When Scuba diving, we want to become neutrally buoyant. This means that we can use the laws of physics to temporarily achieve the feeling of weightlessness by using air to compensate for the gravitational pull.
To be able to glide effortlessly through the ocean and being able to spot even the tiniest of creatures, we need to fine tune and work on our buoyancy as much as we can. Also, it helps us to prevent any damage to the marine environment.
It is very rewarding to become a master of neutral buoyancy when diving here in Bali, so you can spot the various macro-critters that Bali has to offer such as Seahorses, Cleaner Shrimp and Nudibranches.
Let’s dive in the most important things:
Finding and carrying the correct amount of weight is the most crucial and often ignored step towards good buoyancy control. People tend to start with way too many weights because they naturally are a bit excited to get in the water in the beginning. Still, it is crucial to learn to dive without massive amounts of weights.
Why, you ask?
Because any excess weight needs to be compensated by adding more air to our Buoyancy Control Device (BCD). Unnecessary air which will at changing pressure either compress or expand and in turn actually make it harder to stay in the sweet spot.
To find the necessary weight, make sure you ask your instructor or guide to help you do a weight check and try to experiment with the number of weights you bring. Also, consider that you will need more weight in fresh water as you would in salt water and it also depends on what kind of exposure protection you are wearing.
The weight check is also a skill you will learn and master during your Open Water Dive Course.
All experienced divers have this in common. Knowingly or not they are able to control their buoyancy by breathing. Breathing more deeply will lead to a temporarily increased buoyancy (going up or down) while breathing shallower will lead to a decreased buoyancy effect.
This is again why people tend to carry too much weight in the beginning since getting excited usually leads to deeper faster breathing which will prevent us from descending.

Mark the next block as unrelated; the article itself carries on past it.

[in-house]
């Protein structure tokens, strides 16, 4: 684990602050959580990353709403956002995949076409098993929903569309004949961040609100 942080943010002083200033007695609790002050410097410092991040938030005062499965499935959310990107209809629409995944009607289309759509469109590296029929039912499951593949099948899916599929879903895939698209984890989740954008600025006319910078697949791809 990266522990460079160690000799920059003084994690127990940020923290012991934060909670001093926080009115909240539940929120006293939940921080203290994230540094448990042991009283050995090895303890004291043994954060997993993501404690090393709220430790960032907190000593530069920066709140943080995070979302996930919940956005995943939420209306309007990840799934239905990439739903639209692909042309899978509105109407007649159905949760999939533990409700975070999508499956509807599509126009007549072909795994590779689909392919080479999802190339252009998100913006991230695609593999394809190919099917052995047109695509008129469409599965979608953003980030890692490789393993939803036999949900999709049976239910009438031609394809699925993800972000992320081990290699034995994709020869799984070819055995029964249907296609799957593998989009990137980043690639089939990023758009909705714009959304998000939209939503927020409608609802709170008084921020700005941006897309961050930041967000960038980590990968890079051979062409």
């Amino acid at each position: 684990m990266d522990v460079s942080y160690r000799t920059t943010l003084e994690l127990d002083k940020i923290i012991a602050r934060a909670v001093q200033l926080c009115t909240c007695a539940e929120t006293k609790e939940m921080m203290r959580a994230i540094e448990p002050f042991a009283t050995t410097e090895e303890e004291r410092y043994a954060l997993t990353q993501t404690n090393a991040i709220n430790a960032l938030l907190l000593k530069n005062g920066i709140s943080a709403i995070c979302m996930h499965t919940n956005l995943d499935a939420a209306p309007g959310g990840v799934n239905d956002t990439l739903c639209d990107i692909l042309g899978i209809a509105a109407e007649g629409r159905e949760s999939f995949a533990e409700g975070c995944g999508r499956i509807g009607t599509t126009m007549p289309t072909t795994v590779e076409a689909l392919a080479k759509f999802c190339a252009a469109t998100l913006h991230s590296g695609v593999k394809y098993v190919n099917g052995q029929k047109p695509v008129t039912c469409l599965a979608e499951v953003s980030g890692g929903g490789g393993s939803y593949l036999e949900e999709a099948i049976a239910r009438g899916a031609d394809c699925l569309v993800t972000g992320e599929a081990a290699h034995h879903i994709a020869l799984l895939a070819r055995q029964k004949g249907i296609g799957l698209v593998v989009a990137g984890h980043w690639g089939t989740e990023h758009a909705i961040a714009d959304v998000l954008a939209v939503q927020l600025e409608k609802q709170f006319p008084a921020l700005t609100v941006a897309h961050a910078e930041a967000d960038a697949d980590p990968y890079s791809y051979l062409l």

In your Open Water Course, you will learn with various skills how the breathing will affect your buoyancy – don’t be too hard on yourself at first. This usually takes some time to master.
The Buoyancy Control Device (BCD)
The BCD or jacket that scuba divers wear is an important tool to control the buoyancy. Many new divers mistakenly come to the conclusion that this is the most important, if not the only tool for good buoyancy. As we learned before this is not exactly true. Since weighting and breath control are just as important, if not more.
The main purpose of the buoyancy control device is actually to compensate for the wetsuit compression. As we descent and the pressure increase, the wetsuit will be compressed and subsequently losing its positively buoyant effect. In order to compensate this compression at depth we add small bursts of air to the BCD, to remain in a neutral state. This air also needs to be vented out in steps once we ascent and the air in the BCD and the wetsuit expand, to remain neutrally buoyant during the ascent. Your Open Water Instructor will show you during the PADI Open Water Course how to effectively inflate and deflate your BCD to remain neutral during the entire dive.
Unfortunately, your buoyancy is never going control itself. We as Scuba divers have to make a constant proactive effort to stay neutrally buoyant at all times. It’s important to anticipate and act before we start sinking or rising too much. In the beginning, this will need all your attention, but as you progress you will see that you will build the muscle memory and habits so it will feel very natural.
It will not come overnight and it’s a good reason to keep diving and also continue your diving education. Try the PADI Peak Performance Buoyancy Specialty Course to playfully develop a more refined buoyancy control while solving other tasks. Or do your Rescue Course, where you learn how to solve all sorts of Problems whilst remaining neutrally buoyant.
This is also the reason why we make all our IDC candidates and Divemaster Candidates here at Blue Season Bali present their skills neutrally buoyant – as we value the importance of neutral buoyancy as a habit rather than a skill.